No psychologist, sociologist, or anthropologist will ever improve on the Bible because there we find the wisdom of God Himself—the One who has made us and who understands our frame inside and out. He knows what is good for us; He knows what is bad for us. When God tells us to do something, He doesn’t do it just for abstract theological reasons. He’s practical. He loves us. As Christian leaders, we are called to communicate that wisdom of God.
The most solemn responsibility for those in a position of Christian leadership is to accurately speak the truth of God. That means leaders must know the Scriptures. They must read so that their minds are transformed. As we begin to embrace the value structures that come to us through Christ, our lives will change, albeit gradually.
I can remember working at College Hill Presbyterian Church in Cincinnati and experiencing the frustrations of evangelism. And my frustration in evangelism was this: How could I get these people to understand the radical difference between Jesus’ value system and approach to mankind and his environment and that which they receive in the secular community? How could I do that in one sermon? How could I make them understand who Christ is? I was thinking primarily of evangelism inside the church, not outside the church—speaking to those who joined the congregation but had no real inner commitment to Christ. They’d never really understood the indwelling of the Holy Spirit, but they were there out of habit or convention.
So, I started a Bible study for women. About eighty women met every Monday. I was absolutely amazed at what happened to those women after a year in this study. At the end of the year, somebody asked me, “Is there any way to heaven besides through Jesus?” In other words, is Jesus the only way to heaven? Does a person have to believe in Jesus to get to heaven? My answer to that question is the New Testament answer.
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Leadership in the Church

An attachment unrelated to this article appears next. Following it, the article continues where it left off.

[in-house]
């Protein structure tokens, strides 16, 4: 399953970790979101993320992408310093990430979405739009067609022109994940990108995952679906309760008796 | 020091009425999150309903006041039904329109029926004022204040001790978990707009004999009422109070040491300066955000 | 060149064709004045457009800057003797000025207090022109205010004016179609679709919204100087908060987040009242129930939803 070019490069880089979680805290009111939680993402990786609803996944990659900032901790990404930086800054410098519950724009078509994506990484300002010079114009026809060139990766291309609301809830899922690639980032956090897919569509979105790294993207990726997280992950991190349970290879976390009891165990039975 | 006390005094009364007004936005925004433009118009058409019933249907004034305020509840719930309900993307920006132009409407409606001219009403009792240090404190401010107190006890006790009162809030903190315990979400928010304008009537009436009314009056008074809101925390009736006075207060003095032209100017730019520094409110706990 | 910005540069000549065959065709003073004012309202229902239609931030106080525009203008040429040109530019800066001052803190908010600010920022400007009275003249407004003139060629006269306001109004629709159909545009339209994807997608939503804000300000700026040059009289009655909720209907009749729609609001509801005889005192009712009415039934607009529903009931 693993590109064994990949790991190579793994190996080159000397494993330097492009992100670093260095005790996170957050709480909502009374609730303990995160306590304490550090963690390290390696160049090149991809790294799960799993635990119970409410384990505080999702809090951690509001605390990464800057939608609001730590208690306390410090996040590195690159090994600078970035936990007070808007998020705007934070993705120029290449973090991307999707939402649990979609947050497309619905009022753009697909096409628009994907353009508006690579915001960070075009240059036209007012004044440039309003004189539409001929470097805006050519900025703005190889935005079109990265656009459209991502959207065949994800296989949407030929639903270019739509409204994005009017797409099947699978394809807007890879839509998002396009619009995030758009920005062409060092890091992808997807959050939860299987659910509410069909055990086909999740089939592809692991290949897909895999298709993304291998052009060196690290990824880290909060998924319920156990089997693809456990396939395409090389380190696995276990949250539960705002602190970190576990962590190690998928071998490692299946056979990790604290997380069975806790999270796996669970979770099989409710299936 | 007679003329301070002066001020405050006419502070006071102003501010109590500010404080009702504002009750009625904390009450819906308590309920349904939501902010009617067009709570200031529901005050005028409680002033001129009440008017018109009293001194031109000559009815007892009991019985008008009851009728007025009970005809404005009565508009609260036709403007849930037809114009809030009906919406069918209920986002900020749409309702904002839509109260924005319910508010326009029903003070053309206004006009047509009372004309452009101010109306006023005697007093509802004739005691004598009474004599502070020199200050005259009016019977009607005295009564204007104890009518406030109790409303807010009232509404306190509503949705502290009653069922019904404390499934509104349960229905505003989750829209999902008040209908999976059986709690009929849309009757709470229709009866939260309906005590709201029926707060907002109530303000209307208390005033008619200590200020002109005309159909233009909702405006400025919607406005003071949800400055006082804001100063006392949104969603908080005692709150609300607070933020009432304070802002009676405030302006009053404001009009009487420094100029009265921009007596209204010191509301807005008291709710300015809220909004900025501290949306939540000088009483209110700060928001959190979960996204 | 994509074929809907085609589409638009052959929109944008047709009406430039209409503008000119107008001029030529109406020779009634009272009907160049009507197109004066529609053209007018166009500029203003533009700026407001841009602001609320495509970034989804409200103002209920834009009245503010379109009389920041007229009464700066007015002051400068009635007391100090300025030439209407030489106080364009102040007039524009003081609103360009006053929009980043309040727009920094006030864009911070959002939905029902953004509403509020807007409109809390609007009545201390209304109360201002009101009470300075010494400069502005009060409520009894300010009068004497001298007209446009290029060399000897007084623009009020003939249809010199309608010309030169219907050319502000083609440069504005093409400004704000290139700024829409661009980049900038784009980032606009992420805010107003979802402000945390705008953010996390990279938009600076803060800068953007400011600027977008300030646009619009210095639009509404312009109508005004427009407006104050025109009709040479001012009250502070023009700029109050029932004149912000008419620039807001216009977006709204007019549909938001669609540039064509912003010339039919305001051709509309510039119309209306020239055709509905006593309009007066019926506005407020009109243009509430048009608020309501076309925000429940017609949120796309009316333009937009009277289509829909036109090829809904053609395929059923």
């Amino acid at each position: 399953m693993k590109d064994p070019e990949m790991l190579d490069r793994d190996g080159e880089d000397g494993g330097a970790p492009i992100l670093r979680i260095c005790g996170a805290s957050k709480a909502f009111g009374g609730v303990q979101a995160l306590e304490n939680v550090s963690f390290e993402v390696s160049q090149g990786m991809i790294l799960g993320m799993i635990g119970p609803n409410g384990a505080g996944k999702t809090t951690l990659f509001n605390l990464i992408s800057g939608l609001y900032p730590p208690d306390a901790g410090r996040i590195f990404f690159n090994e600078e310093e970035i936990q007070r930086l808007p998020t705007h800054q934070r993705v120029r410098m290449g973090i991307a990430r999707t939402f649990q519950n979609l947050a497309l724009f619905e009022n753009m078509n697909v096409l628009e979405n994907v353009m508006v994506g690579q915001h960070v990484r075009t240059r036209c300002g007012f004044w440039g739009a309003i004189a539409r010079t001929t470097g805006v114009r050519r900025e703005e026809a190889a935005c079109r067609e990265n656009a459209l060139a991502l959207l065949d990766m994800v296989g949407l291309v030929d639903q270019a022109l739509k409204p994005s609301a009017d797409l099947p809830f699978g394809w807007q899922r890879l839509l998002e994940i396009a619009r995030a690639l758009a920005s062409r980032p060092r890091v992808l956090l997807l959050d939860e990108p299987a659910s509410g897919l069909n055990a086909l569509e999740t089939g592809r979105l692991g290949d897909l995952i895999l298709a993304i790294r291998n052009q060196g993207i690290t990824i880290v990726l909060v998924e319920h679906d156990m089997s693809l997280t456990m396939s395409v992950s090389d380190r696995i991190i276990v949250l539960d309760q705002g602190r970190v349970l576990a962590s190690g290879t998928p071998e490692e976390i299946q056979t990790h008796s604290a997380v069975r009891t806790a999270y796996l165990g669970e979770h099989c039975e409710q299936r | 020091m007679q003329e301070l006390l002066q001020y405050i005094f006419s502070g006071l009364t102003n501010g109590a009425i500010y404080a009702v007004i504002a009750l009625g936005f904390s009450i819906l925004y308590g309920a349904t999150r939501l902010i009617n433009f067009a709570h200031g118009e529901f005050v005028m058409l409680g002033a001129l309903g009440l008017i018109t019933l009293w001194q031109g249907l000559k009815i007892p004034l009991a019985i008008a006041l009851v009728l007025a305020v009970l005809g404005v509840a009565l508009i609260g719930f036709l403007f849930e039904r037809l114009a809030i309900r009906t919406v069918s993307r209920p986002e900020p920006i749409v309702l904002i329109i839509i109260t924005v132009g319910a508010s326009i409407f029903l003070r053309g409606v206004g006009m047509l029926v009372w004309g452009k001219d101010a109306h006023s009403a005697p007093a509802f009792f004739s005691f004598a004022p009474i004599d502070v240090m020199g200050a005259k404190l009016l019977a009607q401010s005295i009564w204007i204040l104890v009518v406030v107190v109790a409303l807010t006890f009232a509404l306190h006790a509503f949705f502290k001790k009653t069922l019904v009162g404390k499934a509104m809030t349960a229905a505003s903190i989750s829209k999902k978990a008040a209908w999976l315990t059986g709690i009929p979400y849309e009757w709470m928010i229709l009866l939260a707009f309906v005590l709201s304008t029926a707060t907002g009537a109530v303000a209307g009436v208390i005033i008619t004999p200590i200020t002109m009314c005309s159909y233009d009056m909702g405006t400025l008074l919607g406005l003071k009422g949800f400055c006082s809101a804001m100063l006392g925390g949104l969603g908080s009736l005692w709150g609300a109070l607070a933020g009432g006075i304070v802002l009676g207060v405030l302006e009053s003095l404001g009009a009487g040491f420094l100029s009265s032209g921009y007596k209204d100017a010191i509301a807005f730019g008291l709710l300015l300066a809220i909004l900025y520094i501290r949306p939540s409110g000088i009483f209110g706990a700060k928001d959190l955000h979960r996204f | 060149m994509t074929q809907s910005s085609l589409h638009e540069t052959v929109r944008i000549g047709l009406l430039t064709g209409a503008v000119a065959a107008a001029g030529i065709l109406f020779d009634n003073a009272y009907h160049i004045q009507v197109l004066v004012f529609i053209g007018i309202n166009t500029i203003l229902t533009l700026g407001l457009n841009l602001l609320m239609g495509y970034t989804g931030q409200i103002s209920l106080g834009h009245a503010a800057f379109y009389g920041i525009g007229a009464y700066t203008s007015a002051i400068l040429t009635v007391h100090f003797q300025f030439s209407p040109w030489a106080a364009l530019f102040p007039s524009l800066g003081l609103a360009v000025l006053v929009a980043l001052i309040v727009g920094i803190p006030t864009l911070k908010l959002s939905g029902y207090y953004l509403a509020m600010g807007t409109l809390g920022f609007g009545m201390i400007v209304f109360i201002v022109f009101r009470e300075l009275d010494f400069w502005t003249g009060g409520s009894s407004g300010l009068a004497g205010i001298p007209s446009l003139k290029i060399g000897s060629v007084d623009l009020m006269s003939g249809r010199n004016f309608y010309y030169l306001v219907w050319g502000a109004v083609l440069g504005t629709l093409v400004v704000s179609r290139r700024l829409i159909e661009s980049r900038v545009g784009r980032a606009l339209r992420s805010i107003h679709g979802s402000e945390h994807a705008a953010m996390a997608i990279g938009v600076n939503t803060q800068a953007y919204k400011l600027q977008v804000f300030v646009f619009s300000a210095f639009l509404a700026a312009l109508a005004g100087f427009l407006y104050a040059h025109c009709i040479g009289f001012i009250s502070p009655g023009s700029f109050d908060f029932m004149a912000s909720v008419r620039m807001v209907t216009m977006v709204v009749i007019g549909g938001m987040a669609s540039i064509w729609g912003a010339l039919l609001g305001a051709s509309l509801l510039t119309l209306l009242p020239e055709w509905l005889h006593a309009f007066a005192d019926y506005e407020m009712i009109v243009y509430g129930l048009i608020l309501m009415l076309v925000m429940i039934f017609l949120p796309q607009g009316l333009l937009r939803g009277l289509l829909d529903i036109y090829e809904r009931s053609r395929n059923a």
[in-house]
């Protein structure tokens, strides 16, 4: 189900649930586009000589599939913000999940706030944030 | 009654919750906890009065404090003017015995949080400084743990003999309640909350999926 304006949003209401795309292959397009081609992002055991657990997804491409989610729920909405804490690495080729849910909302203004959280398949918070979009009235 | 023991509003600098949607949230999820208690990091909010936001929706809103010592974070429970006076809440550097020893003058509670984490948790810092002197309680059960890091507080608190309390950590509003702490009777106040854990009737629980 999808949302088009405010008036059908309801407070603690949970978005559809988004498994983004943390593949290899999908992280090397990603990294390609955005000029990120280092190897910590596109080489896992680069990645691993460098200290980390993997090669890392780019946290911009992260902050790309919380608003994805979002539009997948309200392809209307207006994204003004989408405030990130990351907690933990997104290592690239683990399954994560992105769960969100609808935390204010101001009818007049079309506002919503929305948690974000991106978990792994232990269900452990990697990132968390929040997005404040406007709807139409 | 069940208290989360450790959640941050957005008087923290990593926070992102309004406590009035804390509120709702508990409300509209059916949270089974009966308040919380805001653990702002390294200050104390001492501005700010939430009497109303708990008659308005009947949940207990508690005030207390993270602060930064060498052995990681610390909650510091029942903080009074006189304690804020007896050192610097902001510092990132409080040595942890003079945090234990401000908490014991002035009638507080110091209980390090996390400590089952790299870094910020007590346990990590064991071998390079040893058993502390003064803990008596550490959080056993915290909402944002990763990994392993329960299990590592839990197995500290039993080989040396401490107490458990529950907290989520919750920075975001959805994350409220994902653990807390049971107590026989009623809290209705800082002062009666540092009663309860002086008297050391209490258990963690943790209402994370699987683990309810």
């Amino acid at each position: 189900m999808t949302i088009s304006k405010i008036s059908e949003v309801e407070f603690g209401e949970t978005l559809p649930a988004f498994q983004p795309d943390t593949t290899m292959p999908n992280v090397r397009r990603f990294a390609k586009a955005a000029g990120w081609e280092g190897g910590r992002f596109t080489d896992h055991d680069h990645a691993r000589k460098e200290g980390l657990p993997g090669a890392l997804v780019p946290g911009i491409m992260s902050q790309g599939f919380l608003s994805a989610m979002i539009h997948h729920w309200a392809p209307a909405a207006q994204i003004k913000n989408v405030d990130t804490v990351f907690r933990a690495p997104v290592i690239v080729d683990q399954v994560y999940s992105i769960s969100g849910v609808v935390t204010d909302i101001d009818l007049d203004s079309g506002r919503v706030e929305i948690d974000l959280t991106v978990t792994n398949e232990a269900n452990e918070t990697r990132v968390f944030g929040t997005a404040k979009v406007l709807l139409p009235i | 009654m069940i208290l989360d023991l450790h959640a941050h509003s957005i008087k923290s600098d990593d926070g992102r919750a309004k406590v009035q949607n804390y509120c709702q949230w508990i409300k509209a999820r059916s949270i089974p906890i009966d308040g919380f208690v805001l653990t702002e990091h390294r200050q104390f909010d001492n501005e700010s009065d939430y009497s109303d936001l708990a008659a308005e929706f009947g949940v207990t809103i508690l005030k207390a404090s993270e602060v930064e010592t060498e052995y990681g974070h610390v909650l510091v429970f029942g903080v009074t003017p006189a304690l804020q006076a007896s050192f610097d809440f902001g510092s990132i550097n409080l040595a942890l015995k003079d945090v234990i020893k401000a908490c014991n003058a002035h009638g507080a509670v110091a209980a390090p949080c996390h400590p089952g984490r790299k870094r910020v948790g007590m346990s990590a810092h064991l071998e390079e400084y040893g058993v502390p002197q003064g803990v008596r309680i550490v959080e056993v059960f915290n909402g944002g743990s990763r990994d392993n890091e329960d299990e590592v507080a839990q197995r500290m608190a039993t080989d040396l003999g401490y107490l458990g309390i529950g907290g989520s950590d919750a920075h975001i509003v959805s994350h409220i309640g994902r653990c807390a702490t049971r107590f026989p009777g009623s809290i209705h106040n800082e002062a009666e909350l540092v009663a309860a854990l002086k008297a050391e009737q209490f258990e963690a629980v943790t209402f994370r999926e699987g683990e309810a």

Written by R.C. Sproul |
Monday, February 5, 2024
If God has placed you in a position of leadership, He has certainly placed you there to continue growing, but He also called you to that position in terms of who you are right now. If God in His providence is behind that call in any sense, He’s calling you because of the gifts, talents, and abilities that you have right now. In that sense, you don’t have to pretend that you’re something you’re not. He’s calling you as you are. He doesn’t want you to stay there; He wants you to grow, He wants you to move, He wants you to progress—but to progress without anxiety, without being uptight about your inadequacies.

It’s true that Paul was an Apostle and we are not. Nevertheless, Paul was a minister, and those who serve in the church are also ministers. There is a point of contact between all the men and women who labor in Christian leadership and the Apostle Paul, and we can learn something about techniques, methodology, and priorities from him.
Paul wrote in 1 Corinthians 2:1–5:
And I, when I came to you, brothers, did not come proclaiming to you the testimony of God with lofty speech or wisdom. For I decided to know nothing among you except Jesus Christ and him crucified. And I was with you in weakness and in fear and much trembling, and my speech and my message were not in plausible words of wisdom, but in demonstration of the Spirit and of power, so that your faith might not rest in the wisdom of men but in the power of God.
Paul said he did not approach the Corinthians “with lofty speech or wisdom”; in other words, Paul was saying: “When I came to you, I didn’t try to impress you. I didn’t come to you in an attitude of superiority. I didn’t exercise my position of leadership in the context of arrogance or self-exultation.” This must be the first principle of godly ministry and leadership—that we do not assume a posture of superiority, whether in our speech, in our demeanor, or in our attitude. There’s no question that Paul was superior in terms of his knowledge, his gifts, and the strength of his person, but he didn’t appear as one who was superior. He ministered in the context of weakness, as he went on to explain.